My husband is a funny guy, but it took me a few months after we started dating to realize that some of his best material is almost entirely cribbed from the movies Animal House and Meatballs, 80s hair-band song lyrics, and Seinfeld episodes.

More than once (actually, a lot more than once, since my husband frequently tells me the same story or repeats a joke to me about 58 times), when my husband has seen me reach into the fridge to grab what I consider a kitchen staple, salsa, he has entertained me with the famous Seinfeld quote: “You know why salsa is so popular? Because people like to say salsa“, to which, I always reply, “Yeah? Well then why don’t you eat it?”, the answer being somewhat obvious to any reader of this blog. So imagine my surprise last weekend, when, being invited to our “new couple friends” house for dinner in their gorgeous Brooklyn garden, my husband eagerly dove into a bowl of our hostess’ homemade salsa fresca…

Kitty’s Salsa Fresca – Enough for a Party

3 -4 Whole Fresh Tomatoes

1 Whole White Onion

1 Fresh Jalapeno Pepper – Removed of Seeds & Pith

Juice of Half a Fresh Lime

Handful Fresh Cilantro Leaves

Hot Pepper Sauce to Taste

Salt to Taste

Step 1:  First off, you want to blanch your tomatoes.  Set a large pot of water to boiling, and prepare a large ice bath.  Remove each tomato’s stem, cutting out the green core, and slice a large X mark through the skin on the underside of your tomatoes.


Step 2:  CAREFULLY place each tomato into the boiling water.  this is a great time to use a spider strainer.  You could even lower all the tomatoes into the pot at once, by placing them in a pasta strainer attachment.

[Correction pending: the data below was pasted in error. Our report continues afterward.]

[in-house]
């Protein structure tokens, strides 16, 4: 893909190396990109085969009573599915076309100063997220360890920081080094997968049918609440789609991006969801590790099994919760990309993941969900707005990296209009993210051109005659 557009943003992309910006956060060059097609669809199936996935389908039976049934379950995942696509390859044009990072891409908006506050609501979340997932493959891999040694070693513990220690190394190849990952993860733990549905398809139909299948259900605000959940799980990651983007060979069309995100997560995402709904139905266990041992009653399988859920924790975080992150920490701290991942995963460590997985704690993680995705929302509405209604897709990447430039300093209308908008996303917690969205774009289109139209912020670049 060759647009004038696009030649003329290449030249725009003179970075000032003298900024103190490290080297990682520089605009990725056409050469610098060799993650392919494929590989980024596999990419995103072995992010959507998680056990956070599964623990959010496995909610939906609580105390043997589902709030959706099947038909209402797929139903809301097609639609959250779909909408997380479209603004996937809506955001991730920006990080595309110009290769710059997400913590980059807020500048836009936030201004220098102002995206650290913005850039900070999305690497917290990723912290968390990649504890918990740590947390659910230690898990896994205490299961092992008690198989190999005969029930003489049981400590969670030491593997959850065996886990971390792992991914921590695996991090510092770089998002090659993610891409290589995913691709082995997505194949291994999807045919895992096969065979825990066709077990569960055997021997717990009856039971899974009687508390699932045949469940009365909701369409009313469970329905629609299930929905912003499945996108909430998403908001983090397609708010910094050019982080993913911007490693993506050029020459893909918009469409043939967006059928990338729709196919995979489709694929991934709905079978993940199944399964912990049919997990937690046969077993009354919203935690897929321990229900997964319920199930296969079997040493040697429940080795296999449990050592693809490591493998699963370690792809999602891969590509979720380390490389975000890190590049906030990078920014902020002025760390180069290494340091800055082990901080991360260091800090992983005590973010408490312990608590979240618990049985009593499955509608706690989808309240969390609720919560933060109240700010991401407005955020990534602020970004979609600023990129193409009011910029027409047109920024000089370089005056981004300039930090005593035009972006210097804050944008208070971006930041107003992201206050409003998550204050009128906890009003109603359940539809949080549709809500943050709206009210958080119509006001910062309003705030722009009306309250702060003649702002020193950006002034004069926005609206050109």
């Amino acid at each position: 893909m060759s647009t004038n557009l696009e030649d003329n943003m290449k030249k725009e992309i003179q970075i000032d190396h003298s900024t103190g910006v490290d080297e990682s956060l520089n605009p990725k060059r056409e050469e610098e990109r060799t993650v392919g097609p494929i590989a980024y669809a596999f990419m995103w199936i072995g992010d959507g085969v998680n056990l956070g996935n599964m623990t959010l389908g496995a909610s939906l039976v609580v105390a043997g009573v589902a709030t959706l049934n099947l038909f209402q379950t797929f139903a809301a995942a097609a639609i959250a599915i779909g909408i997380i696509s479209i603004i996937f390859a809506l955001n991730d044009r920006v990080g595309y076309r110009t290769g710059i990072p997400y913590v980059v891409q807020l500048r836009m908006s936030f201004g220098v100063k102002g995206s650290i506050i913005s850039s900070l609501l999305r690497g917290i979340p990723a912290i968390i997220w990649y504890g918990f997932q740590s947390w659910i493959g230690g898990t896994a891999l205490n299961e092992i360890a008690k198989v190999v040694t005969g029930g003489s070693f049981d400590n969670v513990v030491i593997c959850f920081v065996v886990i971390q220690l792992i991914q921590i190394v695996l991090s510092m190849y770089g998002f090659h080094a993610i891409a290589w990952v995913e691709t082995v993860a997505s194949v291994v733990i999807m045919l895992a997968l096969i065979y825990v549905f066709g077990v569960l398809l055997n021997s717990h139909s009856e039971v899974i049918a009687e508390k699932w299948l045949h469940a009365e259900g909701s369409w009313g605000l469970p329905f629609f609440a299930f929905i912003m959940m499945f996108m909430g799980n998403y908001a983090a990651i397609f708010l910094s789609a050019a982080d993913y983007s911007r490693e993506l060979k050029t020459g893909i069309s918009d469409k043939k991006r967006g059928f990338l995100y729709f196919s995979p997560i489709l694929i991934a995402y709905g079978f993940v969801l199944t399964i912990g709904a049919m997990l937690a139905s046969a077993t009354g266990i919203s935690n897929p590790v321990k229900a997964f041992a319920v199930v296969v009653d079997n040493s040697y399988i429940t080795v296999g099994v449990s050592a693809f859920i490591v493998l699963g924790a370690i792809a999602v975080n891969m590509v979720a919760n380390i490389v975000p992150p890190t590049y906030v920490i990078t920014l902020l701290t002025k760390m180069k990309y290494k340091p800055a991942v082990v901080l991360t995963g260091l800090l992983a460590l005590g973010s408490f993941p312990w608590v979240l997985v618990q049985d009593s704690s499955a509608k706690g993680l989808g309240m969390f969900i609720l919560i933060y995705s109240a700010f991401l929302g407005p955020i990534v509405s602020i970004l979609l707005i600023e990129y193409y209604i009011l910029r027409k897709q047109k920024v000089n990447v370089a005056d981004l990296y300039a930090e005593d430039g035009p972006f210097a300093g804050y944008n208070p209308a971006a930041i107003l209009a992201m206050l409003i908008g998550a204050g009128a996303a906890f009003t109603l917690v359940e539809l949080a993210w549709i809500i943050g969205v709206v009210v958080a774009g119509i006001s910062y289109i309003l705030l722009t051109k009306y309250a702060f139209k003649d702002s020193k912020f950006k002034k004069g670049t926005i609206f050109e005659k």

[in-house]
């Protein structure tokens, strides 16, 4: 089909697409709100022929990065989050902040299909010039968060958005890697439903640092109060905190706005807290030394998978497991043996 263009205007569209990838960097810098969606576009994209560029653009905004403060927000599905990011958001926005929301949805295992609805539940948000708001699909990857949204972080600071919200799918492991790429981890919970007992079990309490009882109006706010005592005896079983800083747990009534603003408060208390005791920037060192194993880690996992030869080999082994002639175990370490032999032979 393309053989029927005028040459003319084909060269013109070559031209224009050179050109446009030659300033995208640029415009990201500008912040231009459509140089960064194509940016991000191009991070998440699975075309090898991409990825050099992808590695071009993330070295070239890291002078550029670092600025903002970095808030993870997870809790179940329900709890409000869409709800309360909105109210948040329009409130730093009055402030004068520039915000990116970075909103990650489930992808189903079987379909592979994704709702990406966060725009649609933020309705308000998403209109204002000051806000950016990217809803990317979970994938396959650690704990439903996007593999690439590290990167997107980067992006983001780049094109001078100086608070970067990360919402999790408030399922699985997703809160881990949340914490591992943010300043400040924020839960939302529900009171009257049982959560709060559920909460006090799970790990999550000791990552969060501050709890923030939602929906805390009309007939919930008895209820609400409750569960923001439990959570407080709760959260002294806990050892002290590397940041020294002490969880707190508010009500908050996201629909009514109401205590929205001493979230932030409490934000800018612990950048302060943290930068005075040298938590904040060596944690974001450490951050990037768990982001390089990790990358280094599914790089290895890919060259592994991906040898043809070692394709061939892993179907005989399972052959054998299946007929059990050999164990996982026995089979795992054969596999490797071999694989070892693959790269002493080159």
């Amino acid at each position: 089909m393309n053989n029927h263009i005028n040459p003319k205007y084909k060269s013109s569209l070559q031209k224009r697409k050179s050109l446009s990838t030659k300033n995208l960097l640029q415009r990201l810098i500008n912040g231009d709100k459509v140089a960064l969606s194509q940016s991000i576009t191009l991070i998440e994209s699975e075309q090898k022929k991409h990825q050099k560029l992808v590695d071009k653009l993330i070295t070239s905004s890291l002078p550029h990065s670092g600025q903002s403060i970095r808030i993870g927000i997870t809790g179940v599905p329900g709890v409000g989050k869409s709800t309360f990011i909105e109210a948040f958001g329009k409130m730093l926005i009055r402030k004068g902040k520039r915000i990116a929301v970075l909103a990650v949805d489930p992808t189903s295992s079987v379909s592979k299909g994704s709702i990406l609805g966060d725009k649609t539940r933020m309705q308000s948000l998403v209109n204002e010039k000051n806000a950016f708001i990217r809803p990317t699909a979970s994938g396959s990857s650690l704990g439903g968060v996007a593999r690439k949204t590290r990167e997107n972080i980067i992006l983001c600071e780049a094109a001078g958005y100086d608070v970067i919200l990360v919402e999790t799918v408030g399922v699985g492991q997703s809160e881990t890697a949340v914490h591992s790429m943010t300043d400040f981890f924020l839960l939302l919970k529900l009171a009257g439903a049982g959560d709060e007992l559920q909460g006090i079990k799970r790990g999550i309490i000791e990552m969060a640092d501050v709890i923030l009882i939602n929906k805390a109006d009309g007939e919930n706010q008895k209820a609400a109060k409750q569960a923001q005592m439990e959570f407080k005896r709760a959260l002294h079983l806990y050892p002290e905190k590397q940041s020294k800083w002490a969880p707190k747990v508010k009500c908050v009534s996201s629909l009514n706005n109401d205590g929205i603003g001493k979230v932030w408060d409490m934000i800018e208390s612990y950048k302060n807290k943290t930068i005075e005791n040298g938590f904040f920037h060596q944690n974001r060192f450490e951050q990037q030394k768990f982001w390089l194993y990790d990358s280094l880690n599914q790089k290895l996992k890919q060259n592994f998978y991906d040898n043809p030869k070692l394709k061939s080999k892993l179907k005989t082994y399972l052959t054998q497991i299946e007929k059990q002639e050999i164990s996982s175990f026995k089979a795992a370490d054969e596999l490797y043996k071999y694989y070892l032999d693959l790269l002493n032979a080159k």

Step 3:  After a minute or so, you will see the skin begin to peel away.  Remove the tomatoes and drop them into the ice bath.


Step 4:  The skin should peel away easily now.  After removing it, slice the tomatoes in half or quarters, and squeeze out the seeds and juice.  It doesn’t have to be perfect.


Step 5:  Coarsely chop your onion.  Take a look at this crazy onion I bought at the Grand Army Plaza Farmer’s Market.  Any ideas what I could do with those greens?


Step 6:  In a blender or food processor, start to blend the onion, pepper, and cilantro.  Don’t overblend any of the ingredients – you don’t want a salsa slushie.  Add the tomatoes, blending in pulses, adding the lime juice, hot sauce, and salt, until you reach the desired consistency.

Step 7:  Strategically position tortilla chip so it appears to be a shark, like they did in the movie Clerks.


I don’t know why it took me so long to figure out that pureeing was the trick to getting my husband to eat salsa.  Since my tastes run more to the chunkiness of a pico di gallo, that’s always what I buy or make.  We enjoyed this salsa spooned into delicious soft tacos that we filled with thinly sliced flank steak, grilled onions & red peppers, and shredded manchego cheese. 

I know, I know, salsa isn’t exactly as brimming with nutrients as a heaping bowl of spinach, but there is something very satisfying in seeing my husband generously top his dinner with a fresh and healthy condiment which got almost all it’s ingredients from the local farmer’s market.  This recipe also made more than enough (it filled a 32 oz container, and a large bowl for dinner) for me to take to my parents BBQ this coming weekend.

On our official veggie fake-out broccoli scale, I give this recipe 2 out of 10 heads of broccoli.